Who killed Naqeebullah Mehsud? This is one question that will haunt this country forever. Five years back, four young men – Naqeebullah Mehsud, Sabir, Nazir Jan and Ishaq – were gunned...
Who killed Naqeebullah Mehsud? This is one question that will haunt this country forever. Five years back, four young men – Naqeebullah Mehsud, Sabir, Nazir Jan and Ishaq – were gunned down by the police in Karachi on the pretext of being members of the Tehreek-e-Taliban Pakistan. The encounter was called 'staged' by rights activists and a police inquiry team had termed it ‘fake’ after an investigation. In the middle of the case sat former SSP Rao Anwar, an infamous cop implicated over the years in the extrajudicial killings of nearly 500 people. Long known by the moniker of ‘encounter specialist’, he had managed to survive multiple suspensions and years of suspicion that he was involved in extrajudicial killings. This was part of the reason the Naqeebullah Mehsud case had drawn this much attention, some hoping it may prove to be a turning point for the justice system. Now, five years later, the case has ended with an anti-terrorism court (ATC) in Karachi on Monday acquitting all accused, including Anwar who has post-acquittal too insisted that Naqeebullah was a terrorist.
The Naqeebullah case had highlighted a spectrum of injustices and discriminations: from the impunity law enforcement holds over violence to the cynical use of the ‘terrorist’ label to not only discriminate but target a whole ethnic community (Pashtuns, in this case) to the privilege proximity to power affords those tasked with maintaining the law. Naqeebullah’s family will likely appeal the acquittal but it was the responsibility of the state to ensure that those accused of his murder should have been prosecuted properly. The ATC has pointed to lack of evidence provided by the prosecution in the case. One wonders how much longer the prosecution needed to put together a case in such a high-profile murder. Unfortunately, now the family of a victim will have to run from pillar to post in a system that already does not inspire much confidence.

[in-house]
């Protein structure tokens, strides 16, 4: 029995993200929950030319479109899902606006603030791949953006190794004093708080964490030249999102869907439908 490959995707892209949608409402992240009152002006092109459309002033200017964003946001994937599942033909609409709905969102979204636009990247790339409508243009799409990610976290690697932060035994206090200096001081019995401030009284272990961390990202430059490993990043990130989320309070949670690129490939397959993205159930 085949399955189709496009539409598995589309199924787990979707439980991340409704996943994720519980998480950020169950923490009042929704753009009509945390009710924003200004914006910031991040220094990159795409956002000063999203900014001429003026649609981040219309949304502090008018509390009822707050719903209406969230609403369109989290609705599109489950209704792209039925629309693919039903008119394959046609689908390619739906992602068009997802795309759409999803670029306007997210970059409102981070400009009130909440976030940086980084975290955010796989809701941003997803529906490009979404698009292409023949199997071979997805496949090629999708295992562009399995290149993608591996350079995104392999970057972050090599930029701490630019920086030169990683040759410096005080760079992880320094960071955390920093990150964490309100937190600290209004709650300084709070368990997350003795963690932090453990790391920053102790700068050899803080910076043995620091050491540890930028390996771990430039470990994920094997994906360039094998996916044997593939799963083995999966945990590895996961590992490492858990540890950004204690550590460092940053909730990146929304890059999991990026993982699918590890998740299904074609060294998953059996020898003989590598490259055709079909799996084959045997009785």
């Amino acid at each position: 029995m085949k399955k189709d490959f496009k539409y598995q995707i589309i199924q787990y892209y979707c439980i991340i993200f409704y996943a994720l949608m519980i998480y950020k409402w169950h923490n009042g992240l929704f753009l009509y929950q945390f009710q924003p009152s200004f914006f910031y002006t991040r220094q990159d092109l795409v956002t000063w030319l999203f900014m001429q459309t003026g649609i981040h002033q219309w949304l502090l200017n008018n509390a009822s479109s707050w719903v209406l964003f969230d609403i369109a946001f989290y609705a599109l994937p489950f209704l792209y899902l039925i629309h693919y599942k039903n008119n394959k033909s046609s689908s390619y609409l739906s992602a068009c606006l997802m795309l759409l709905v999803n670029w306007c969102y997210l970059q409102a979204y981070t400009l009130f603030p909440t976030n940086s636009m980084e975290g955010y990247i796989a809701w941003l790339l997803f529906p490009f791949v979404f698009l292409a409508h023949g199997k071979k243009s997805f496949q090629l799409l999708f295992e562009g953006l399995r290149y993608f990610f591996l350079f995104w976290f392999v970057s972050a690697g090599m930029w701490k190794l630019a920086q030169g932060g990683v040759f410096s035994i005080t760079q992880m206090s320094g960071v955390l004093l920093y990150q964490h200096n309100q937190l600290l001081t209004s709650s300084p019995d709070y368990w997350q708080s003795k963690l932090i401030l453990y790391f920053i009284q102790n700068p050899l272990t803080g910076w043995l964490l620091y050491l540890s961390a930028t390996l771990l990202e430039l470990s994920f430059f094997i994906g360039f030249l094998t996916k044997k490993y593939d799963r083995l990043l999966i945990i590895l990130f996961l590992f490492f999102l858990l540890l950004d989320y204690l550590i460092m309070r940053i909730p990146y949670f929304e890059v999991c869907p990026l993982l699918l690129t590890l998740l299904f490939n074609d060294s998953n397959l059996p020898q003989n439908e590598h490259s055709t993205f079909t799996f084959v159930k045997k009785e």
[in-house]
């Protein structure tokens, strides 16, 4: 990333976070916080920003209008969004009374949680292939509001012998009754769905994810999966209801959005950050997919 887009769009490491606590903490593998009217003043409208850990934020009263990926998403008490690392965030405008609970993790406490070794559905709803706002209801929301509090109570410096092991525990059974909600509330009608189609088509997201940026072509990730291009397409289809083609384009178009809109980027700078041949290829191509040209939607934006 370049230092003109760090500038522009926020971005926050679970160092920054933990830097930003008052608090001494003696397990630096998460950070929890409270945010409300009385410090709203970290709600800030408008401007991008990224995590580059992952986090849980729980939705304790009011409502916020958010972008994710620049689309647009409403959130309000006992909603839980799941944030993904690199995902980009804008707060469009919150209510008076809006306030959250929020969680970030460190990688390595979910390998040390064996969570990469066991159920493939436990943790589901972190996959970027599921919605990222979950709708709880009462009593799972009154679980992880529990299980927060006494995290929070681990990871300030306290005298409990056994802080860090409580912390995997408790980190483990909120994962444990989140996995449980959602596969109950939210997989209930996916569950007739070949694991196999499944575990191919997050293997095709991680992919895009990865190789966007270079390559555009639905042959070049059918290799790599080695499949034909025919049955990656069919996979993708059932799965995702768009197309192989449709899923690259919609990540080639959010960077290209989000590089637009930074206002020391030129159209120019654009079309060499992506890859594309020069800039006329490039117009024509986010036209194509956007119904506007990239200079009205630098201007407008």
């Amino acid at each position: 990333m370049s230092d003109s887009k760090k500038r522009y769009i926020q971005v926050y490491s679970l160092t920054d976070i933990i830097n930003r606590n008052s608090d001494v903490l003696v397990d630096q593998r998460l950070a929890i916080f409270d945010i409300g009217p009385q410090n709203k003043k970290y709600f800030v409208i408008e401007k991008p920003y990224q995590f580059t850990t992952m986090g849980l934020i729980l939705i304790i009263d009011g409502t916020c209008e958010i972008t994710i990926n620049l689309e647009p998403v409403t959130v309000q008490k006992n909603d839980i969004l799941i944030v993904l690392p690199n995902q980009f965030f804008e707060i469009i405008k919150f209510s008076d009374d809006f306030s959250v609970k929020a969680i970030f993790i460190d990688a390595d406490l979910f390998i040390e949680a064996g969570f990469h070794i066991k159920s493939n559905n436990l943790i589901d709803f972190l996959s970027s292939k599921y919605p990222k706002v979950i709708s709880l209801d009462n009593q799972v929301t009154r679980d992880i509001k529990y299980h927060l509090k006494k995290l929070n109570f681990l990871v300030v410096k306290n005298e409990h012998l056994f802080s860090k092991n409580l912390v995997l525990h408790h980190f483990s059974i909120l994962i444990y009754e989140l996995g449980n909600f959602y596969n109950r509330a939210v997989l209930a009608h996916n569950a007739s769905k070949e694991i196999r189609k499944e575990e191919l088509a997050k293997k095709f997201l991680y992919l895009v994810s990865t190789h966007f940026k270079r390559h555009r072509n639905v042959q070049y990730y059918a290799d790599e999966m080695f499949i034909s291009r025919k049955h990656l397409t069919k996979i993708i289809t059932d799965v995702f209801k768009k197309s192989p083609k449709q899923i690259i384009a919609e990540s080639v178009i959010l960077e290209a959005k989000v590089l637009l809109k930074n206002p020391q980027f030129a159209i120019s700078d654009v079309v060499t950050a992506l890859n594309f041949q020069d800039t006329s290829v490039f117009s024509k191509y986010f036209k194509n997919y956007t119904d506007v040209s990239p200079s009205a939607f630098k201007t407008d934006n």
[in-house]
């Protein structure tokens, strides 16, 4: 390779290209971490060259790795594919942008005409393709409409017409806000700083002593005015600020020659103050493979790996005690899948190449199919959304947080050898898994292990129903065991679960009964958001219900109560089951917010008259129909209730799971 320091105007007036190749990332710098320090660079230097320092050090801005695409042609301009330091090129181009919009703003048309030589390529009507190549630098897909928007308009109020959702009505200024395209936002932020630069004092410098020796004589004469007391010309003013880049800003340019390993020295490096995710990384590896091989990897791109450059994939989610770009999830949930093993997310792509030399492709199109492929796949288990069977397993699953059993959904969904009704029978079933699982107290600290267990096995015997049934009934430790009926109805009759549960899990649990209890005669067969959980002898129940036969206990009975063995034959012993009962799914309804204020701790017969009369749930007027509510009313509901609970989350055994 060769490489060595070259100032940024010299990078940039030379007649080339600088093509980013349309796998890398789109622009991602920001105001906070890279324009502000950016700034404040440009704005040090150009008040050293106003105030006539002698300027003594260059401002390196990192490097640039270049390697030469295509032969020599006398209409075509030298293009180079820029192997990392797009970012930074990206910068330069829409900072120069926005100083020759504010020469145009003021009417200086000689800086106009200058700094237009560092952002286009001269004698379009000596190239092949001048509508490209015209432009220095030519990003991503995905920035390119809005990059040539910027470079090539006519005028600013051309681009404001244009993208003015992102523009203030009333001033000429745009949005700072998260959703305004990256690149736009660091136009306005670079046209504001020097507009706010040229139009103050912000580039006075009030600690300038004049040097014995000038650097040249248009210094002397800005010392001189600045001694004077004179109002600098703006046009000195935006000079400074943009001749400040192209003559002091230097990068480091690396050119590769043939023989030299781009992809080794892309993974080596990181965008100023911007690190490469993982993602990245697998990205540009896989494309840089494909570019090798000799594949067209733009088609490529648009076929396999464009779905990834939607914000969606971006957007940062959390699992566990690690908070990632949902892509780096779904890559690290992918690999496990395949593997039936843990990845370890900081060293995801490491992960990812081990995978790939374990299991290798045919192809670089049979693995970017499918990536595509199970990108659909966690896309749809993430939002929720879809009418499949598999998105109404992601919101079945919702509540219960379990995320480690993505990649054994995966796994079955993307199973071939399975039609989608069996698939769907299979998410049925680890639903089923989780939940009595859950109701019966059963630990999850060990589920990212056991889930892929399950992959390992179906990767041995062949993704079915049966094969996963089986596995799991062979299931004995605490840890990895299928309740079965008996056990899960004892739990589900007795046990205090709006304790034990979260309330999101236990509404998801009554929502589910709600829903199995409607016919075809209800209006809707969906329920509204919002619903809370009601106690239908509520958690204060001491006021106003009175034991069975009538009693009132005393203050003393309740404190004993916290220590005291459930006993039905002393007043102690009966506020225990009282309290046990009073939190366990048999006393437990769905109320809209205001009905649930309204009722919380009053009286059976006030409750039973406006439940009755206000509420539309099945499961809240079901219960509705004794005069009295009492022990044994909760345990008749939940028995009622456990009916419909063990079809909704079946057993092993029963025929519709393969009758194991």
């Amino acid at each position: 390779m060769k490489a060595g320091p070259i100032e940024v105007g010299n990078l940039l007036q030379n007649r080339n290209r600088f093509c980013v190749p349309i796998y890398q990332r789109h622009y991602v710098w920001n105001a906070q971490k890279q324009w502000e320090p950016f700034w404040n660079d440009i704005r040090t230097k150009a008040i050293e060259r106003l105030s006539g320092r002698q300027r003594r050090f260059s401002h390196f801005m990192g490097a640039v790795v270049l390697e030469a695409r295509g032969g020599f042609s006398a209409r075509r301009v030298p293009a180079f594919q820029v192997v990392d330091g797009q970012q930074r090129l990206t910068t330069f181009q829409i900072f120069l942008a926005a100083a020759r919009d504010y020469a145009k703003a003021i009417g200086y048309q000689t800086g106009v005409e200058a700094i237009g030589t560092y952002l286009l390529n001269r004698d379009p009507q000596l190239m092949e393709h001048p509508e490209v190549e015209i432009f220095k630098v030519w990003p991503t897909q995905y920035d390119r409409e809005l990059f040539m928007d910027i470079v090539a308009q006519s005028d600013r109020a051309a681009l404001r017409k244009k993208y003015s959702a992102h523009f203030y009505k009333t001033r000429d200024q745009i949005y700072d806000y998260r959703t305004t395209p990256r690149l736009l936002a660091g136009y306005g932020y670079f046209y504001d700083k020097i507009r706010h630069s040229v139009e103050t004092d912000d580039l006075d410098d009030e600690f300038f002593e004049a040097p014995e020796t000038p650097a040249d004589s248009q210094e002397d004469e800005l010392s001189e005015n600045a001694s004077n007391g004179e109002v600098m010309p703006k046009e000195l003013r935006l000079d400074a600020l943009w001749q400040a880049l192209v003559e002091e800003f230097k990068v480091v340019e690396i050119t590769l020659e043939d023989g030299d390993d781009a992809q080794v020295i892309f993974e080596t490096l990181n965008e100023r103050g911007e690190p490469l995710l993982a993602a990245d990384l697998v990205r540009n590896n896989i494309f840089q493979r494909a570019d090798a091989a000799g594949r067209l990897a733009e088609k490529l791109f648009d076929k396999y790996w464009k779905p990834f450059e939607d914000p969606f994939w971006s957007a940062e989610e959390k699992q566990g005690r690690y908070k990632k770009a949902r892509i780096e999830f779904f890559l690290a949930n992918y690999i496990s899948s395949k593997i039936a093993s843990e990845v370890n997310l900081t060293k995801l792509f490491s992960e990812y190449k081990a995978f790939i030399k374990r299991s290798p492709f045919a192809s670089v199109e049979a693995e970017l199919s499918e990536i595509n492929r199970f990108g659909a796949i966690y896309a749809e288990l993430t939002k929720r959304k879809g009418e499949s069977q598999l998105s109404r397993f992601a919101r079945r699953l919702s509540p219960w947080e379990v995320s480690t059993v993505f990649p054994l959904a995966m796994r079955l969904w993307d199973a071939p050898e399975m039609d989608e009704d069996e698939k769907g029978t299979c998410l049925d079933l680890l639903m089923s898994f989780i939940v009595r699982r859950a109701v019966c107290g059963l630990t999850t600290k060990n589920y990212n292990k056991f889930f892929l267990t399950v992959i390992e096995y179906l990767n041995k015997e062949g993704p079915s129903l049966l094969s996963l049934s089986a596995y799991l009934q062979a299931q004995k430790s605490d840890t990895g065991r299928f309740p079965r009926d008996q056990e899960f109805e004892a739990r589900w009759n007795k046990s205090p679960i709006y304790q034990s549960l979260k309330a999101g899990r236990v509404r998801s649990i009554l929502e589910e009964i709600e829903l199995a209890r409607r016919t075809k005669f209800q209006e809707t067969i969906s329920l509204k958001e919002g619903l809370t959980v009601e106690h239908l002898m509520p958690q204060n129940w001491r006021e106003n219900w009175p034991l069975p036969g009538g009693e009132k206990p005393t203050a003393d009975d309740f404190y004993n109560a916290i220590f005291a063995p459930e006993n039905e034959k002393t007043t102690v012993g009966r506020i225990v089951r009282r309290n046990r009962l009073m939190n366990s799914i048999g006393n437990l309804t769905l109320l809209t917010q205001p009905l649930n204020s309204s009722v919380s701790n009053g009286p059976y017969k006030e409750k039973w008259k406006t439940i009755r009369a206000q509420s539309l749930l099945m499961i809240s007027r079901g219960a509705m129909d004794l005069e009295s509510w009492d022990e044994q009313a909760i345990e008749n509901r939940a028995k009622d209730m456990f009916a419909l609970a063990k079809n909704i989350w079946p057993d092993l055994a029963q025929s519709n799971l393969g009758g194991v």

The reaction to Monday’s acquittals has been swift and angry – lawyers, civil society members and activists going so far as to say that this was not a wholly unexpected outcome, what with little hope and expectation from a system that shies away from prosecuting ‘it’s own’, and with witnesses in many cases easily backtracking. As important as it is to hold accountable those who were responsible for Naqeebullah’s death, there needs to be a genuine accounting of how law enforcement has essentially taken the law into its own hands on far too many occasions – even after this particular case. Even the emergence of full-fledged civil rights movements have not led to any form of soul-searching by law-enforcement authorities. Over the years, extrajudicial killings have become the tool of choice of a system where police investigations are shoddy, prosecutors cannot be relied upon to build strong cases, and witnesses are afraid to speak in court. The answer to this is not for the police to go rogue but for the government to remedy the flaws in our system. As for who killed Naqeebullah Mehsud, we may easily add collective apathy to the list of the acquitted.